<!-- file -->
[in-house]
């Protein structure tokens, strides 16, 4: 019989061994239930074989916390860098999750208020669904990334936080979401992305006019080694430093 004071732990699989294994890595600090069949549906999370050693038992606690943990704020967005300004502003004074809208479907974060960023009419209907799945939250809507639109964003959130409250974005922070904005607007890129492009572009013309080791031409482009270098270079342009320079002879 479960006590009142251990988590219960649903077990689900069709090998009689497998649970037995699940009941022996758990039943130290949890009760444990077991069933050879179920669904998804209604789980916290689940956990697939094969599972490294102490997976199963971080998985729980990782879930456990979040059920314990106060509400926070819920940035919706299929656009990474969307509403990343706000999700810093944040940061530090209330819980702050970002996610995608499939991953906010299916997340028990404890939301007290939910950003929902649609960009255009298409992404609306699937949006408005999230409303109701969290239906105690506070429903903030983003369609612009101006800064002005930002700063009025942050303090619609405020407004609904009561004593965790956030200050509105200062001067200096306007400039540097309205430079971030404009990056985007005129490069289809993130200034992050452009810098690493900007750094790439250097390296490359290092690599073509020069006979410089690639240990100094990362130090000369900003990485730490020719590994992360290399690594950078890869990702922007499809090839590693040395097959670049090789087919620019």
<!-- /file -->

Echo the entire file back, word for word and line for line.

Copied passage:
[in-house]
């Protein structure tokens, strides 16, 4: 019989061994239930074989916390860098999750208020669904990334936080979401992305006019080694430093 004071732990699989294994890595600090069949549906999370050693038992606690943990704020967005300004502003004074809208479907974060960023009419209907799945939250809507639109964003959130409250974005922070904005607007890129492009572009013309080791031409482009270098270079342009320079002879 479960006590009142251990988590219960649903077990689900069709090998009689497998649970037995699940009941022996758990039943130290949890009760444990077991069933050879179920669904998804209604789980916290689940956990697939094969599972490294102490997976199963971080998985729980990782879930456990979040059920314990106060509400926070819920940035919706299929656009990474969307509403990343706000999700810093944040940061530090209330819980702050970002996610995608499939991953906010299916997340028990404890939301007290939910950003929902649609960009255009298409992404609306699937949006408005999230409303109701969290239906105690506070429903903030983003369609612009101006800064002005930002700063009025942050303090619609405020407004609904009561004593965790956030200050509105200062001067200096306007400039540097309205430079971030404009990056985007005129490069289809993130200034992050452009810098690493900007750094790439250097390296490359290092690599073509020069006979410089690639240990100094990362130090000369900003990485730490020719590994992360290399690594950078890869990702922007499809090839590693040395097959670049090789087919620019």